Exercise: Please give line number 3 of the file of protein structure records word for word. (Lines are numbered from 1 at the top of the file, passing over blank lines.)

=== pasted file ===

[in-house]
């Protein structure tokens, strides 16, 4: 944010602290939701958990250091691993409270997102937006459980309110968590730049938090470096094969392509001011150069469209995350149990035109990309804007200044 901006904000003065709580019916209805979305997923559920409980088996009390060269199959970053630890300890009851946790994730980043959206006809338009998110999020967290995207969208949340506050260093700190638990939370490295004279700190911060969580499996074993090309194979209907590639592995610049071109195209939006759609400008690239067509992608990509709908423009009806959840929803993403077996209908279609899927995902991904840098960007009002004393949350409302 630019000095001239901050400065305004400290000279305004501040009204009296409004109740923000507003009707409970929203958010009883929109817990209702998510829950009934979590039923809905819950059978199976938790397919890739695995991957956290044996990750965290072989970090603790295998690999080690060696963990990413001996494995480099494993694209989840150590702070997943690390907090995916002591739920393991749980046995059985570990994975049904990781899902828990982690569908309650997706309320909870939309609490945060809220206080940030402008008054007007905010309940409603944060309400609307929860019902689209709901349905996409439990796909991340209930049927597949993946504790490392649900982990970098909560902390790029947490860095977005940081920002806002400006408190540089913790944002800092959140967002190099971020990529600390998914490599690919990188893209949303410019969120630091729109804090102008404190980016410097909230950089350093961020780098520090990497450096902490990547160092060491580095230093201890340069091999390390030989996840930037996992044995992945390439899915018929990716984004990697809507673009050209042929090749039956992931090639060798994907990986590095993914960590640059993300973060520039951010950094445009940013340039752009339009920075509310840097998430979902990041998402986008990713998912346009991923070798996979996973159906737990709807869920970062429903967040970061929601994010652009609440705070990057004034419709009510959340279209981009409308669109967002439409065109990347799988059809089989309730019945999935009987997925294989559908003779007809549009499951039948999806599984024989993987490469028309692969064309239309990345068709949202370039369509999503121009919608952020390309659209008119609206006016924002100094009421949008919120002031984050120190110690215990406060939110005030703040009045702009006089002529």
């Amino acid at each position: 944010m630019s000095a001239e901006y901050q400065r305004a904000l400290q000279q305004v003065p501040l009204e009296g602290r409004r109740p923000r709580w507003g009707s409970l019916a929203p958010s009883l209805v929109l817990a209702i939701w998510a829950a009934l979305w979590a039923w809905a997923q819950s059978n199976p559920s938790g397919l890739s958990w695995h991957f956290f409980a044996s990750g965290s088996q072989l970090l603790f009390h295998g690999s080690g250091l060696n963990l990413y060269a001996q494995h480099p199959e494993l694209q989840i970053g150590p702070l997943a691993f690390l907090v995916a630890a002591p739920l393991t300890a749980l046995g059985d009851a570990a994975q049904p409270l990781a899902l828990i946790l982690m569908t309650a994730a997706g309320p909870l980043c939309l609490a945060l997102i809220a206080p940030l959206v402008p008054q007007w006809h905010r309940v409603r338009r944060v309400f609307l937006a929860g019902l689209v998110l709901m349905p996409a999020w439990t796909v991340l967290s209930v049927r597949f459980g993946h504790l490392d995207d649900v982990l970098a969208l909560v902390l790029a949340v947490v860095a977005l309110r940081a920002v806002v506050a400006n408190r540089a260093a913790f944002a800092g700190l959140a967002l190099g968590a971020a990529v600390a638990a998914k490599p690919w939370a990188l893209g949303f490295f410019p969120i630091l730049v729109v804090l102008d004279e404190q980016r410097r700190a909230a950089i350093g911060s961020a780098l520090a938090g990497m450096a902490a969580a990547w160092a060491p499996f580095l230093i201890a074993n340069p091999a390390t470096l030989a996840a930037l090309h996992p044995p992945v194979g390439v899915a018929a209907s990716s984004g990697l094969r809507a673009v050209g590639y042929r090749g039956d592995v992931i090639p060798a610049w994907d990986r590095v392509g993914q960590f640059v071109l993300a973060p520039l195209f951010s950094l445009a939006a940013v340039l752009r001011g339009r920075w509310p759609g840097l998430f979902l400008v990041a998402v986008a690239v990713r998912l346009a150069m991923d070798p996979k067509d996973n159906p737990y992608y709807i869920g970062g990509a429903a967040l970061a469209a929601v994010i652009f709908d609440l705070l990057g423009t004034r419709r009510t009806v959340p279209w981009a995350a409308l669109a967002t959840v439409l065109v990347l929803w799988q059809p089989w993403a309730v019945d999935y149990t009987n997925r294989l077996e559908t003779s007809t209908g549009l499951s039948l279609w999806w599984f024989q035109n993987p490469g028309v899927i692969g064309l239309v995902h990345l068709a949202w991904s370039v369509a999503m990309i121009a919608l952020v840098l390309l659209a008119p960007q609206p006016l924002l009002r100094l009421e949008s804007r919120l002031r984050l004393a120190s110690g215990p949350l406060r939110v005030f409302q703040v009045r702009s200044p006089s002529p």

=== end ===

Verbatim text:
């Amino acid at each position: 944010m630019s000095a001239e901006y901050q400065r305004a904000l400290q000279q305004v003065p501040l009204e009296g602290r409004r109740p923000r709580w507003g009707s409970l019916a929203p958010s009883l209805v929109l817990a209702i939701w998510a829950a009934l979305w979590a039923w809905a997923q819950s059978n199976p559920s938790g397919l890739s958990w695995h991957f956290f409980a044996s990750g965290s088996q072989l970090l603790f009390h295998g690999s080690g250091l060696n963990l990413y060269a001996q494995h480099p199959e494993l694209q989840i970053g150590p702070l997943a691993f690390l907090v995916a630890a002591p739920l393991t300890a749980l046995g059985d009851a570990a994975q049904p409270l990781a899902l828990i946790l982690m569908t309650a994730a997706g309320p909870l980043c939309l609490a945060l997102i809220a206080p940030l959206v402008p008054q007007w006809h905010r309940v409603r338009r944060v309400f609307l937006a929860g019902l689209v998110l709901m349905p996409a999020w439990t796909v991340l967290s209930v049927r597949f459980g993946h504790l490392d995207d649900v982990l970098a969208l909560v902390l790029a949340v947490v860095a977005l309110r940081a920002v806002v506050a400006n408190r540089a260093a913790f944002a800092g700190l959140a967002l190099g968590a971020a990529v600390a638990a998914k490599p690919w939370a990188l893209g949303f490295f410019p969120i630091l730049v729109v804090l102008d004279e404190q980016r410097r700190a909230a950089i350093g911060s961020a780098l520090a938090g990497m450096a902490a969580a990547w160092a060491p499996f580095l230093i201890a074993n340069p091999a390390t470096l030989a996840a930037l090309h996992p044995p992945v194979g390439v899915a018929a209907s990716s984004g990697l094969r809507a673009v050209g590639y042929r090749g039956d592995v992931i090639p060798a610049w994907d990986r590095v392509g993914q960590f640059v071109l993300a973060p520039l195209f951010s950094l445009a939006a940013v340039l752009r001011g339009r920075w509310p759609g840097l998430f979902l400008v990041a998402v986008a690239v990713r998912l346009a150069m991923d070798p996979k067509d996973n159906p737990y992608y709807i869920g970062g990509a429903a967040l970061a469209a929601v994010i652009f709908d609440l705070l990057g423009t004034r419709r009510t009806v959340p279209w981009a995350a409308l669109a967002t959840v439409l065109v990347l929803w799988q059809p089989w993403a309730v019945d999935y149990t009987n997925r294989l077996e559908t003779s007809t209908g549009l499951s039948l279609w999806w599984f024989q035109n993987p490469g028309v899927i692969g064309l239309v995902h990345l068709a949202w991904s370039v369509a999503m990309i121009a919608l952020v840098l390309l659209a008119p960007q609206p006016l924002l009002r100094l009421e949008s804007r919120l002031r984050l004393a120190s110690g215990p949350l406060r939110v005030f409302q703040v009045r702009s200044p006089s002529p």